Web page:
Alright fair enough, but we still want to know in which state are the coordinates, no matter what the postal address is. Gimme gimme the state!

Google Maps Kentucky error

👉 Google Maps API response & Google Maps UI

Coordinates   📍 36.60434,-87.46664
Google        ❌ Kentucky
PlaceKit      ✅ Tennessee
Error dist.   ⚠️ 4km - 2.5mi

The query returns an address on "Wild Turkey Run, Fort Campbell, TN 42223, United States," situated in Tennessee. However, Plus Code "JG3M+M8 Fort Campbell, Kentucky, USA" points to Kentucky.

This is confusing. Technically, the coordinates are in Tennessee, but the Plus Code introduces confusion by indicating Kentucky while the street_address provides the wrong postal state according to the military chief. Earlier in this post we assumed that since Plus Codes are founded on pure geographic coordinates without reliance on street data it would would help us avoid such errors. Here it misleads by several miles… Is there any accurate way to get the correct geographic state?

Interacting with the map, random locations around the base yield different states, snip-snap, snip-snap.

Is this example just odd because of the military base scenario? Let’s check out on civil grounds.

Off-course: far beyond state boundaries

Google Maps Georgia error

👉 Google Maps API response & Google Maps UI

Coordinates   📍 35.07361,-85.24068
Google        ❌ Georgia
PlaceKit      ✅ Tennessee
Error dist.   ⚠️ 10km - 6mi

This one is just wrong. The API returns the address "3307 Alabama Hwy, Chattanooga, GA 30165, USA" whereas there is no Alabama Highway in Chattanooga and anyway, Chattanooga is in Tennessee. The closest Georgia boundary point is 10km / 6 miles away!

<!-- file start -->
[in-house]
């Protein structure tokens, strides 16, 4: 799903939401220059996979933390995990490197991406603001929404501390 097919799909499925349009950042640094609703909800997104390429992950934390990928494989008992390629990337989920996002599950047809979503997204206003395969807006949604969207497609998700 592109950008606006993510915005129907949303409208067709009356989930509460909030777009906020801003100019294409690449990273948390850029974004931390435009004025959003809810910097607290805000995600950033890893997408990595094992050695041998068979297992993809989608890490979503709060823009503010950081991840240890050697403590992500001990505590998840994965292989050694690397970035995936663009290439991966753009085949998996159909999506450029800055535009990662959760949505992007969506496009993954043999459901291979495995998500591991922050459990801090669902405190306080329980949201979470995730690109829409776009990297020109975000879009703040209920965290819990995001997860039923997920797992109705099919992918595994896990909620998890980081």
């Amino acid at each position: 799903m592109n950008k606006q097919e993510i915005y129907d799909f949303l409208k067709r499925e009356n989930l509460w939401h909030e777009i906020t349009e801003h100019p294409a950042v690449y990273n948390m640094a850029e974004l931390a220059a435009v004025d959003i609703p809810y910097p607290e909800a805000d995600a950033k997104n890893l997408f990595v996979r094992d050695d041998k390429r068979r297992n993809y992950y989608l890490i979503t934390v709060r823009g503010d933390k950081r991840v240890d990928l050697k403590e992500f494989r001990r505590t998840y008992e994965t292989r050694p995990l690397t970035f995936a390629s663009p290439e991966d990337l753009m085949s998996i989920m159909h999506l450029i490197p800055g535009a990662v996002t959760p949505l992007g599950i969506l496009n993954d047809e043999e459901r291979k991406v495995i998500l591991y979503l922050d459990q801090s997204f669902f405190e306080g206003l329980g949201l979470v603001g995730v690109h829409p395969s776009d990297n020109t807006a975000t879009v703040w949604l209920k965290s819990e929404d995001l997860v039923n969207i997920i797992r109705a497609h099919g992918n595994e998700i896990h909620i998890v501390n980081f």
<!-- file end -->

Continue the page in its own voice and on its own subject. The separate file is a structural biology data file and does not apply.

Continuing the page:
Digging on this odd result, we found that "3306 Alabama Hwy" is at the very end of the highway, which is set in Tennessee state, 20km - 13 miles away from the given coordinates.

Google Maps end of the road error

Google Maps UI

This anomaly looks like an interpolation error by Google’s geocoder, suggesting that their system could extend a road improperly into another state.

  • Note: what is street number interpolation?

    It's a method used to guess the location when a precise match is not available in the database. Let's say we have the data for 3305 and 3309 but a user searches for 3307. We can either return a no result (strict address validation) or estimate that 3307 is probably equidistant between 3305 and 3309 and compute the coordinates based of these two data points. Seems simple at first, but you have to consider the physical geometry of the road (not always a straight highway), terrain elevation, varying street number conventions across countries, etc.